Mayoral candidate and City Councilor-At-Large Michael Flaherty met with The Daily Free Press yesterday and began the discussion by answering the question: ‘How are you different from Mayor Thomas Menino?’ His answer would continue throughout the length of the interview, during which he would uphold his, City Councilor-At-Large Sam Yoon’s and businessman Kevin McCrea’s campaign-long trend of setting up series of binary oppositions between themselves and Menino. What Flaherty did differently than his opponents was to back up his statements of comparisons with concrete examples of what the current mayoral regime is doing wrong, and how he can make it right. He stands for similar issues as his rivals, but backs those issues up with step-by-step solutions wrought with reason.
For example, regarding the issue of a more transparent government, Flaherty plans to utilize television and the web and have many city meetings broadcast on multiple channels of communication. And concerning the Biosafety Level-4 lab being planned for the South End, Flaherty explained that he wouldn’t allow it to open, if elected, until an effectual emergency evacuation system is developed. These prime issues notwithstanding, Flaherty also touched upon several less talked-about but still cogent issues within the city, like Harvard University’s Allston expansion, keeping public transportation open later for nighttime commuters, updating Boston’s roads for bikers and even more environmentally friendly City Hall. With goals like this, Flaherty truly sets himself apart from the mayor and the other candidates, and also establishes a sense of competition that serves as a motivator and puts pressure on the rest of them to tackle issues with his kind of gusto and determination.
What also sets Flaherty apart from his fellow candidates, however, is not so positive. Flaherty is the only candidate who seems to wish to close the gap between Boston’s massive student population and its residential citizens ‘- but close it with a wall, not with communication and integration. He seems to think of college students first as students and only secondly as Boston residents and potential members of his constituency, stereotyping them as constantly partying and constantly needing stomach pumps, dialing 911 too often, fighting in the streets and disturbing the ‘quality of life’ of area residents. And by strongly upholding the statutes of City Councilor Mike Ross’s discriminatory ‘No More than 4’ ordinance and suggesting that campuses should offer more on-campus housing to keep students out of area neighborhoods, Flaherty discounts what the college students who make up 1/3 of Boston’s population have to offer neighborhoods intellectually, financially and otherwise. And in his effort to set himself apart from Menino by convincing voters of his progressiveness and hipness, isolating Boston students does nothing to help.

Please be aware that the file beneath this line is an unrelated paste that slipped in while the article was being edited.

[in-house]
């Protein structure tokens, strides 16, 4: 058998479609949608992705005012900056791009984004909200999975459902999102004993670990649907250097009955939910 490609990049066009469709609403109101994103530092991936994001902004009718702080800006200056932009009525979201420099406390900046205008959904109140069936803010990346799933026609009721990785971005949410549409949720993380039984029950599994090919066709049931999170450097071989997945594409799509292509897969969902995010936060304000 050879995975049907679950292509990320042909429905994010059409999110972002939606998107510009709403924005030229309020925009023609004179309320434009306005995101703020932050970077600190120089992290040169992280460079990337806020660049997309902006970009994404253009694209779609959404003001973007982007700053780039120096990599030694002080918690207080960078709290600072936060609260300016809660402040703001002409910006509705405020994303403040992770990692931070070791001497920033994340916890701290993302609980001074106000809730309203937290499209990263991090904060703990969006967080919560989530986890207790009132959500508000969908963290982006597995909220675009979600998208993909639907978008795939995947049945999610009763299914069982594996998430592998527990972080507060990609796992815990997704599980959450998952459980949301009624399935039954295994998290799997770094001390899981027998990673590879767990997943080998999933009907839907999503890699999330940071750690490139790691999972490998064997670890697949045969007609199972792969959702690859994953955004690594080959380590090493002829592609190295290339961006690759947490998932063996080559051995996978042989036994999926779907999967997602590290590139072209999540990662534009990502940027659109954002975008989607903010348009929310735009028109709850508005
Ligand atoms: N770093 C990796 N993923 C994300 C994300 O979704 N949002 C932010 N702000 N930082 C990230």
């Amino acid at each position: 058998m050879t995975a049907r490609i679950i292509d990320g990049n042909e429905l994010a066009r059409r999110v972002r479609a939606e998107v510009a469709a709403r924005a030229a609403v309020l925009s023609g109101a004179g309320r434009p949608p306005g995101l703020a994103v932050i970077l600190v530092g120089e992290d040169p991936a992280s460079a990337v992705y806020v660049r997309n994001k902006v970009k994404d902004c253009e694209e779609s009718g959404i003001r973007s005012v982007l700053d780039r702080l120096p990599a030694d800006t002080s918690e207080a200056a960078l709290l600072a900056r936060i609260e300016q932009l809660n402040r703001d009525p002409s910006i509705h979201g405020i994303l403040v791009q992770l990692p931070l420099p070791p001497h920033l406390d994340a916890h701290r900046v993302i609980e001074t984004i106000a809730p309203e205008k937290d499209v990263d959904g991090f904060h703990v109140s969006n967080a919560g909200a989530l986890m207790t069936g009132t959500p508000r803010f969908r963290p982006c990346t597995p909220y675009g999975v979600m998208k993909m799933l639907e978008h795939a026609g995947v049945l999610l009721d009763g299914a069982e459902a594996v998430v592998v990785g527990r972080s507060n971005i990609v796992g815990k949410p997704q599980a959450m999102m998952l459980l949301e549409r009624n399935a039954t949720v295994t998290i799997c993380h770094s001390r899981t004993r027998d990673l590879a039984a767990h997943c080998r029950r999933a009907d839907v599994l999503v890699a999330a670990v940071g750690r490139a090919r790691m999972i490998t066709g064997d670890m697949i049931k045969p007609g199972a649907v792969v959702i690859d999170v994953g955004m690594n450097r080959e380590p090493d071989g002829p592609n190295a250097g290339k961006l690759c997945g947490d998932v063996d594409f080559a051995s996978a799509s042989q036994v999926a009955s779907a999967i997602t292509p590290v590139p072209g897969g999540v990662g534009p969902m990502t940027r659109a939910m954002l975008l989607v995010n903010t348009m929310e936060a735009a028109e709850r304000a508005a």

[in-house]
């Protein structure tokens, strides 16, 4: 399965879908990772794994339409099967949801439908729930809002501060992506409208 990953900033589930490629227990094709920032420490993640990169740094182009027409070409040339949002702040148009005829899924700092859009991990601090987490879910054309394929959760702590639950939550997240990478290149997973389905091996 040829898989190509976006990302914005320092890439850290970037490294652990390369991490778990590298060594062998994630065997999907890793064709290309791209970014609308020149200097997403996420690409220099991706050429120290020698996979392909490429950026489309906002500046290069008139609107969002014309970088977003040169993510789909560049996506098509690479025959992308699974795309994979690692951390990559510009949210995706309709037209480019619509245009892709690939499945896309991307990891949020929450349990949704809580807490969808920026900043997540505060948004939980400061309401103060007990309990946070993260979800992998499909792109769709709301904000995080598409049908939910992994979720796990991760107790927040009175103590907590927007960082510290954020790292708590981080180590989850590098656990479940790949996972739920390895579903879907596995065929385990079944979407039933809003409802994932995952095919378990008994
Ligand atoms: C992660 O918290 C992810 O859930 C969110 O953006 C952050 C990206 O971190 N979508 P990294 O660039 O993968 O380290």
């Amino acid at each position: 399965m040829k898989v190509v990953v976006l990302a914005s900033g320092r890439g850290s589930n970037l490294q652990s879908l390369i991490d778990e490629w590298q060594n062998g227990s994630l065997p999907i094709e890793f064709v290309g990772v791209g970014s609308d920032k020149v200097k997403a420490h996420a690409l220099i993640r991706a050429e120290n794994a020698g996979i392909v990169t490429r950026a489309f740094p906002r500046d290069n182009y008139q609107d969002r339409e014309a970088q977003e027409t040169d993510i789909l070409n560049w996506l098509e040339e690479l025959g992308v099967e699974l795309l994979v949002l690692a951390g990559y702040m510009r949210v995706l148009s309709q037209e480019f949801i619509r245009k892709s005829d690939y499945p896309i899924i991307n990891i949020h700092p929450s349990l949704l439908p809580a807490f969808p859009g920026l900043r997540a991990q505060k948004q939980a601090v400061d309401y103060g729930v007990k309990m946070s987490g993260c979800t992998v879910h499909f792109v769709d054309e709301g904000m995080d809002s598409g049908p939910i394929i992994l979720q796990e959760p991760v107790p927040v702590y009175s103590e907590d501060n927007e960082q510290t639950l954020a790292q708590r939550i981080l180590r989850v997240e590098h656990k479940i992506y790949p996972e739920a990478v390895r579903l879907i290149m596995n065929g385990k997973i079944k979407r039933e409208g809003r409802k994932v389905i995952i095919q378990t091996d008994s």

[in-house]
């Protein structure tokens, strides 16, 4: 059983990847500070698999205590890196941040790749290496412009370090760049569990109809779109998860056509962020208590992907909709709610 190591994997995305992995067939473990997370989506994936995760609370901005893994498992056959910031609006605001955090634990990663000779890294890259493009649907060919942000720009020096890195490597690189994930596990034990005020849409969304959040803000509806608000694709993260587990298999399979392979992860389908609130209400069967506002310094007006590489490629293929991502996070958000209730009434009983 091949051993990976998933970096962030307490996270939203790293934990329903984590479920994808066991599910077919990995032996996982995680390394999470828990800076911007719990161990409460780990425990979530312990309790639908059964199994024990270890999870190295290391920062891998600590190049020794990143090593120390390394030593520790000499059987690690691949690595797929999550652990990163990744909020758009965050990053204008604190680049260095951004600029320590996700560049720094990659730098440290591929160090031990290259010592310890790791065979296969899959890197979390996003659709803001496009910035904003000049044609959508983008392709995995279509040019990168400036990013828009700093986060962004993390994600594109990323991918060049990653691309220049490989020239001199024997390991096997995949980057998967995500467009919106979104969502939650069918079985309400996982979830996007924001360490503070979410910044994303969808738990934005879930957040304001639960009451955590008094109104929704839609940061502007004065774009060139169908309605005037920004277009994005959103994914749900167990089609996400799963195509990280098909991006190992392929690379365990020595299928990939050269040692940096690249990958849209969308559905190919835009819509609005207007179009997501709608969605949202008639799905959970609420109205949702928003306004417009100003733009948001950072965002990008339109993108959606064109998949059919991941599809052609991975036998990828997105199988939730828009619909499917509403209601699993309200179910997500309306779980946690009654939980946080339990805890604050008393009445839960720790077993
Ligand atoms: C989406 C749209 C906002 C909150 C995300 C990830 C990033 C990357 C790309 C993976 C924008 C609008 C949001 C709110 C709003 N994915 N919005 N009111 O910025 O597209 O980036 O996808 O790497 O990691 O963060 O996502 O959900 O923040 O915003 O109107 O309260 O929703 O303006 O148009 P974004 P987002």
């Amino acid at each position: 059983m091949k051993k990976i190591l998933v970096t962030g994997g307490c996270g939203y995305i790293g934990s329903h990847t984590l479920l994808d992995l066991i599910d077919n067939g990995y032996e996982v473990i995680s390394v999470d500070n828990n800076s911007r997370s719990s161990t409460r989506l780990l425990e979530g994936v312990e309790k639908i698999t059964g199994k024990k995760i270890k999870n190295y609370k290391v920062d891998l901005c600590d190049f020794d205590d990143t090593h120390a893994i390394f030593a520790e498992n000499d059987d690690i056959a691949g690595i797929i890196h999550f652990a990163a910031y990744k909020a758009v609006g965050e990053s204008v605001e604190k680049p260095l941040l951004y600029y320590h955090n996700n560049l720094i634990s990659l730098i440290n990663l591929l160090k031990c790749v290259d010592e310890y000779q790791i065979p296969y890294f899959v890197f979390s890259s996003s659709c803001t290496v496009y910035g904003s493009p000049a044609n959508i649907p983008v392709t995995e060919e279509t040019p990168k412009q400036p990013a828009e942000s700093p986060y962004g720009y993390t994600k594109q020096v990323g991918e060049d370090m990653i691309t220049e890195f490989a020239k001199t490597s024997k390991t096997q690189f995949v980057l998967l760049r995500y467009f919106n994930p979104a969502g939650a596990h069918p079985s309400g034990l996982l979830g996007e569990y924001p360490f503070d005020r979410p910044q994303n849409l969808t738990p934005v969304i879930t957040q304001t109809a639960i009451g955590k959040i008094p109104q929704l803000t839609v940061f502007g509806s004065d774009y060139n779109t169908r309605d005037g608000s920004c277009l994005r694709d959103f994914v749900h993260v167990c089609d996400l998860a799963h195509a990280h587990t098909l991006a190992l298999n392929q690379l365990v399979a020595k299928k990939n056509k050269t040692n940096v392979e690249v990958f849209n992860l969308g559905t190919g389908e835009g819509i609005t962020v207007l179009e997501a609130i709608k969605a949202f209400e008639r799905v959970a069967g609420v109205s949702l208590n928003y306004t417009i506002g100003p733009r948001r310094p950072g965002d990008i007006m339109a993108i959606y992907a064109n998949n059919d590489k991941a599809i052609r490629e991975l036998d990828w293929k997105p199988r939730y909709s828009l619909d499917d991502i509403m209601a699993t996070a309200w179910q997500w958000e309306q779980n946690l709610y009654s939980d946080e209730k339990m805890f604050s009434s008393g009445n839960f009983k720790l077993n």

Flaherty doesn’t claim to not be a politician. Instead, he asserts that he is the correct kind of politician, which seems believable considering his pragmatism, evenhandedness and commitment to specific resolutions to specific problems. But without the support and esteem of one of Boston’s largest, most motivated demographics ‘- students ‘- Flaherty may come up short, despite his alleged comprehensive understanding of Boston’s social dynamics. After all, Boston is ‘- whether Flaherty wishes to admit it or not ‘- a college town through and through.